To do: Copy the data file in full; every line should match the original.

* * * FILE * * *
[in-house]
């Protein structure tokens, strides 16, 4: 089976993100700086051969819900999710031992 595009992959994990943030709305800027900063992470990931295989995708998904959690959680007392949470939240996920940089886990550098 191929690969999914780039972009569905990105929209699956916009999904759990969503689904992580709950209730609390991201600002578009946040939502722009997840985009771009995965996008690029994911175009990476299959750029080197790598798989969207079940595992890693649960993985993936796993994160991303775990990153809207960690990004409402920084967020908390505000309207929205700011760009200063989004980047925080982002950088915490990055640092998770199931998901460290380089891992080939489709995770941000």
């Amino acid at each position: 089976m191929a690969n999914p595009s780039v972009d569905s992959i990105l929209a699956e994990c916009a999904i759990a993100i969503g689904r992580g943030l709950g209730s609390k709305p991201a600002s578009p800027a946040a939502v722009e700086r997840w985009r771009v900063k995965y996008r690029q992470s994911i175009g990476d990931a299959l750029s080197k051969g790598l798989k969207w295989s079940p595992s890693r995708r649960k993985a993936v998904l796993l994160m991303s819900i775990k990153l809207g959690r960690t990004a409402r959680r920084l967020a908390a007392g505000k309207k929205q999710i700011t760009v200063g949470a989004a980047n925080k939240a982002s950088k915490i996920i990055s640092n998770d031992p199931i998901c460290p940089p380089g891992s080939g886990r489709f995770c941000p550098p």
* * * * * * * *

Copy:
[in-house]
């Protein structure tokens, strides 16, 4: 089976993100700086051969819900999710031992 595009992959994990943030709305800027900063992470990931295989995708998904959690959680007392949470939240996920940089886990550098 191929690969999914780039972009569905990105929209699956916009999904759990969503689904992580709950209730609390991201600002578009946040939502722009997840985009771009995965996008690029994911175009990476299959750029080197790598798989969207079940595992890693649960993985993936796993994160991303775990990153809207960690990004409402920084967020908390505000309207929205700011760009200063989004980047925080982002950088915490990055640092998770199931998901460290380089891992080939489709995770941000």
């Amino acid at each position: 089976m191929a690969n999914p595009s780039v972009d569905s992959i990105l929209a699956e994990c916009a999904i759990a993100i969503g689904r992580g943030l709950g209730s609390k709305p991201a600002s578009p800027a946040a939502v722009e700086r997840w985009r771009v900063k995965y996008r690029q992470s994911i175009g990476d990931a299959l750029s080197k051969g790598l798989k969207w295989s079940p595992s890693r995708r649960k993985a993936v998904l796993l994160m991303s819900i775990k990153l809207g959690r960690t990004a409402r959680r920084l967020a908390a007392g505000k309207k929205q999710i700011t760009v200063g949470a989004a980047n925080k939240a982002s950088k915490i996920i990055s640092n998770d031992p199931i998901c460290p940089p380089g891992s080939g886990r489709f995770c941000p550098p």